New legislation brought into force today has given courts new powers to make Alcohol Abstinence and Monitoring (‘AAM’) Orders when sentencing. The new legislation brings into effect section 212A of the Criminal Justice Act 2003 (inserted by Section 76 of the Legal Aid, Sentencing and Punishment of Offenders Act 2012) and aims to provide alternatives to custodial sentences for persons convicted of alcohol related offences.
An AAM Order prohibits persons from drinking and requires them to wear a ‘sobriety tag’ which will monitor their sweat for alcohol content. The tag monitors sweat content every half hour and can reportedly distinguish between alcohol consumed and topical substances with an alcohol content, such as hand sanitiser.
An AAM Order can be made for up to 120 days where the following conditions are met:
The first condition is that:
- the consumption of alcohol by the offender is an element of the offence for which the order is to be imposed or an associated offence, or
- the court is satisfied that the consumption of alcohol by the offender was a factor that contributed to the commission of that offence or an associated offence.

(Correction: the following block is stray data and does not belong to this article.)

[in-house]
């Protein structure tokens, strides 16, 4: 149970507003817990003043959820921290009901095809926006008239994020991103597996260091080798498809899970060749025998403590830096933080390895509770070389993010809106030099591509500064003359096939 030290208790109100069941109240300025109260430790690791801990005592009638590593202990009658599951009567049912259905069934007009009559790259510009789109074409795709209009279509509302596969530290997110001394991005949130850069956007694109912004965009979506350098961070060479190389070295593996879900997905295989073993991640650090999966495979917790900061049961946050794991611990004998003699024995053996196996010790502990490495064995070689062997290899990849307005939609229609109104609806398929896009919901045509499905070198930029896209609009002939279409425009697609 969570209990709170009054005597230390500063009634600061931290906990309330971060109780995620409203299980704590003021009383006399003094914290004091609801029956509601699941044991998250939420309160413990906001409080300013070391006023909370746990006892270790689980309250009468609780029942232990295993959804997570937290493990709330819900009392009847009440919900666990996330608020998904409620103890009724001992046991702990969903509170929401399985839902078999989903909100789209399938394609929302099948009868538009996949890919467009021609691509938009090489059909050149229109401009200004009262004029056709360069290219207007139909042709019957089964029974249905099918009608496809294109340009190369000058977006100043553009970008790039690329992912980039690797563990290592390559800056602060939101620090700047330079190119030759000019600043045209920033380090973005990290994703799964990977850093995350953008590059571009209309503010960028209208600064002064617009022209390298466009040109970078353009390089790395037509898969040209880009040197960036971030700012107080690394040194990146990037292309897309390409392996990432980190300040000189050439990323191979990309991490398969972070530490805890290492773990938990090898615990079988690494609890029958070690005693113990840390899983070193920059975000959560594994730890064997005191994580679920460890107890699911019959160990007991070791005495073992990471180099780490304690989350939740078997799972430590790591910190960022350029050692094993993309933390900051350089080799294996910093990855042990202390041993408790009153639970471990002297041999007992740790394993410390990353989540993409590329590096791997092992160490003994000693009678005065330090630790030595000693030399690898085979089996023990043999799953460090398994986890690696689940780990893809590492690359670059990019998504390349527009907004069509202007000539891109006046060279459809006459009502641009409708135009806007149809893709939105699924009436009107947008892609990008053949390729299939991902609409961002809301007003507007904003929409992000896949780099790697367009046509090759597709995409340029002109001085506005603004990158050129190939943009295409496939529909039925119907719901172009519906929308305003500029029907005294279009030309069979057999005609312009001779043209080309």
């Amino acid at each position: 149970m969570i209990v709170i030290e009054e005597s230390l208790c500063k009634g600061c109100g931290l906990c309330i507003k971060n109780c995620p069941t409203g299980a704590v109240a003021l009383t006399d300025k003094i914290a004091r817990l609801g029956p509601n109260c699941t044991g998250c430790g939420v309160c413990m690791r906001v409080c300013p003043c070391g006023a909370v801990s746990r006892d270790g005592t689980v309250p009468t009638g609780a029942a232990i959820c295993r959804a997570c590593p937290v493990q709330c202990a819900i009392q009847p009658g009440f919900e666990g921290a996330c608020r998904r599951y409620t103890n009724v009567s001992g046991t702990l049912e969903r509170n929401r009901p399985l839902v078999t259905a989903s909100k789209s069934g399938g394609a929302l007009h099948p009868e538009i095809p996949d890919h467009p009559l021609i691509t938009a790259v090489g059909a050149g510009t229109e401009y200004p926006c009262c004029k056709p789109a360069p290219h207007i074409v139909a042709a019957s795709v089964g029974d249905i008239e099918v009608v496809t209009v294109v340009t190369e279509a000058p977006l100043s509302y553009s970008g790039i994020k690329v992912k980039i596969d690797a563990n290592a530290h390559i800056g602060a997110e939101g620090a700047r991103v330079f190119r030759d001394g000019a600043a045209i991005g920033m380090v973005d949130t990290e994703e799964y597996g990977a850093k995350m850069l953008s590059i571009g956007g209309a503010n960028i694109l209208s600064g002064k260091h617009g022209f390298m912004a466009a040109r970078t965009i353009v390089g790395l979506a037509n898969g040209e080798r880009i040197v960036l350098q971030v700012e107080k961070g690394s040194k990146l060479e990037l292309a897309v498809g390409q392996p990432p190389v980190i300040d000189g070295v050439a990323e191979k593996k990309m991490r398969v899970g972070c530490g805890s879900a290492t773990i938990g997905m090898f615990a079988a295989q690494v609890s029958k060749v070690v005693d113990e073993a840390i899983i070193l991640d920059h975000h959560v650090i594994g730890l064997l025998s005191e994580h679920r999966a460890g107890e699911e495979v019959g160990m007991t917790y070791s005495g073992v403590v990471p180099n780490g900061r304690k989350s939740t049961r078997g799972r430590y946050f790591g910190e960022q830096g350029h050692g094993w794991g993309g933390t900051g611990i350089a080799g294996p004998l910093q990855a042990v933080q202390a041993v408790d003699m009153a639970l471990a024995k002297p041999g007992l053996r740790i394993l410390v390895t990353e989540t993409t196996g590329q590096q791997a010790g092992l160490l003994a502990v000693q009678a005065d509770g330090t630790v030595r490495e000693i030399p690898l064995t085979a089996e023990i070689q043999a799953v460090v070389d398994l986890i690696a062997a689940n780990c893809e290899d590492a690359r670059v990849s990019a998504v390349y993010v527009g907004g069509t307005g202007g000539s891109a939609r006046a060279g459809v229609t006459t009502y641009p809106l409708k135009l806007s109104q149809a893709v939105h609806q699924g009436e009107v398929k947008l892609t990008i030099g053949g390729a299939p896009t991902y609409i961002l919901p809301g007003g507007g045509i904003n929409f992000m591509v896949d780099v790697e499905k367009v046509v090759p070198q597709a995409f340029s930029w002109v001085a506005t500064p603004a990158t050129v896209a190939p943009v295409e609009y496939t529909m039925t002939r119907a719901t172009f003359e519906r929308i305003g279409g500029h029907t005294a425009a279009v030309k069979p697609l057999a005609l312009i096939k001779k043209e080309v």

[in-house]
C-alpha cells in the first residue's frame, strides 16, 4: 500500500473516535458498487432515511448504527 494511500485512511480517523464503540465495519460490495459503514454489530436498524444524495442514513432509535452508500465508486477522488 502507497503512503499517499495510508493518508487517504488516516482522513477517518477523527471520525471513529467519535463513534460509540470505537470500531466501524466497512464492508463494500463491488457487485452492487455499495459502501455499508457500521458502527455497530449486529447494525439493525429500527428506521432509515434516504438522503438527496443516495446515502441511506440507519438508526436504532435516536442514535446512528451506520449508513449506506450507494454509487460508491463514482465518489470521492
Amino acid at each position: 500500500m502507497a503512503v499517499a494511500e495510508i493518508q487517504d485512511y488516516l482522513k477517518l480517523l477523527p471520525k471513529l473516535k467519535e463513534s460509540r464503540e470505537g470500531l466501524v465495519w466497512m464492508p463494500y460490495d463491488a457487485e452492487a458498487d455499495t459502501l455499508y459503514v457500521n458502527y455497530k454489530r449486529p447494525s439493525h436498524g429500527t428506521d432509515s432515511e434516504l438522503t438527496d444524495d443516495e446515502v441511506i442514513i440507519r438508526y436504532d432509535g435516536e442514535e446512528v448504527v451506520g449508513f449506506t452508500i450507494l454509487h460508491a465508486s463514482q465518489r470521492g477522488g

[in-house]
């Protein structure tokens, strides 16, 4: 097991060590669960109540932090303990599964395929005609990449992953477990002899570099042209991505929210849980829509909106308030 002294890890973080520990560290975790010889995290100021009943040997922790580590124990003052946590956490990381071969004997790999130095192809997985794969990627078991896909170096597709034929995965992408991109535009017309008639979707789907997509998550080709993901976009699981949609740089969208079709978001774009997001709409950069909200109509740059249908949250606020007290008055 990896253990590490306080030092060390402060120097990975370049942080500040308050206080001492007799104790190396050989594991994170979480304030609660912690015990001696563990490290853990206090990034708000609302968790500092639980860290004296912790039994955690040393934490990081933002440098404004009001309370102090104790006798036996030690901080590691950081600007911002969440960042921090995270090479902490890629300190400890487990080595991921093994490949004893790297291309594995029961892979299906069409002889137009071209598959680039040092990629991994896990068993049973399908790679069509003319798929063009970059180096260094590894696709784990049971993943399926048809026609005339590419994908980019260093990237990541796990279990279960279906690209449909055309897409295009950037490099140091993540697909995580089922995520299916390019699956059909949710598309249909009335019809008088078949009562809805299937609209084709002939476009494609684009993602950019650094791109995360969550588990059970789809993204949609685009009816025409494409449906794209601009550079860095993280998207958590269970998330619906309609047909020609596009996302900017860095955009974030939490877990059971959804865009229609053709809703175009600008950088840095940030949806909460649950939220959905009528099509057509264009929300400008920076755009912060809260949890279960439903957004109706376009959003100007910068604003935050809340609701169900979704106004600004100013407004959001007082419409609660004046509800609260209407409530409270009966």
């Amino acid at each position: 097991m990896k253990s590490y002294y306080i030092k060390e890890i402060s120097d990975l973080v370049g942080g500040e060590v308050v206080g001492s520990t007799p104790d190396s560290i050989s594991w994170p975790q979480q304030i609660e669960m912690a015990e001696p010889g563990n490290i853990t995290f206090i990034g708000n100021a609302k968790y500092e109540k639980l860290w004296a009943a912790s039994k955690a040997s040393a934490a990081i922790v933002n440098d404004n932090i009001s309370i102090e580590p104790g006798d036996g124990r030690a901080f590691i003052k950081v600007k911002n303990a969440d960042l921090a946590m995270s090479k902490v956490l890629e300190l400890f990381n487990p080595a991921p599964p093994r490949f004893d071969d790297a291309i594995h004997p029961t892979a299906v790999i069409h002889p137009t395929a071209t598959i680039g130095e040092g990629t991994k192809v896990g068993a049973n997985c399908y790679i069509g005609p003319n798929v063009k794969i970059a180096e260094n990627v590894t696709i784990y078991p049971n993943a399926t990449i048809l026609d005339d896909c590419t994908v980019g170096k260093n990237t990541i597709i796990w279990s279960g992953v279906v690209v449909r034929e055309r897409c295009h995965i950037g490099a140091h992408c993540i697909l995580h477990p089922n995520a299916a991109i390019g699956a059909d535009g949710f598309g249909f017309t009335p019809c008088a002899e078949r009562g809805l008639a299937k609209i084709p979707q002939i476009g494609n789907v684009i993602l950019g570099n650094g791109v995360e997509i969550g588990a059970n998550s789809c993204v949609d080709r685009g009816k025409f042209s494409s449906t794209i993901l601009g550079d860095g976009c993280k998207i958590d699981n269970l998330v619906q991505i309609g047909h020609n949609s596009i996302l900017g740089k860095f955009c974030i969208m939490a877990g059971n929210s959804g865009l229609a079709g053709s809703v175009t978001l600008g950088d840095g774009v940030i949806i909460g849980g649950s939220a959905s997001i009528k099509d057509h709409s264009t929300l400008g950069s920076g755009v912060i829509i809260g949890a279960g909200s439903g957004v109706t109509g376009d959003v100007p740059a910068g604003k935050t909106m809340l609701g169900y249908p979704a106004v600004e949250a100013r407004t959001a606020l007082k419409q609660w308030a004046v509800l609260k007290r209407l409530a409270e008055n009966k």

- The second condition is that the court is satisfied that the offender is not dependent on alcohol.
- The third condition is that the court does not include an alcohol treatment requirement in the order.
- The fourth condition is that the court has been notified by the Secretary of State that arrangements for monitoring of the kind to be specified are available in the local justice area to be specified.
If a person breaches their AAM order, they can be returned to court for breach of the court order and sentenced in relation to that breach, in certain circumstances, the AAM order can be revoked and the person can be re-sentenced for the original offence. This could result in a fine, a more restrictive community order and in some cases, a custodial sentence. It is clear that AAM orders not only restrict a persons’ individual freedoms (which is common with many sentencing options), but AAMs criminalise otherwise lawful, social activity. These are a preventative step rather than actually sanctioning criminal behaviour.
The Ministry of Justice intends for these orders to be rolled out nationally by Winter 2020, once an already stretched probation staff have been trained, and monitoring contracts agreed. It will be interesting to observe how the probation service are able to allocate resources to this and there is concern that over reliance will be placed on technology which is in its infancy.
AAM orders are currently available in London, Humberside, Lincolnshire and North Yorkshire, following pilot projects which were hailed a success by the Ministry of Justice. They will have a relatively easy introduction due to the restrictions placed on us all by Covid 19, but once rolled out nationally, it is anticipated that courts will enjoy this new tool in their sentencing armour.
If you are concerned that you might be sentenced to an AAM order, or if you are looking to challenge an AAM order that you have already received, please get in touch with our crime team at Bindmans LLP on 020 7833 4433.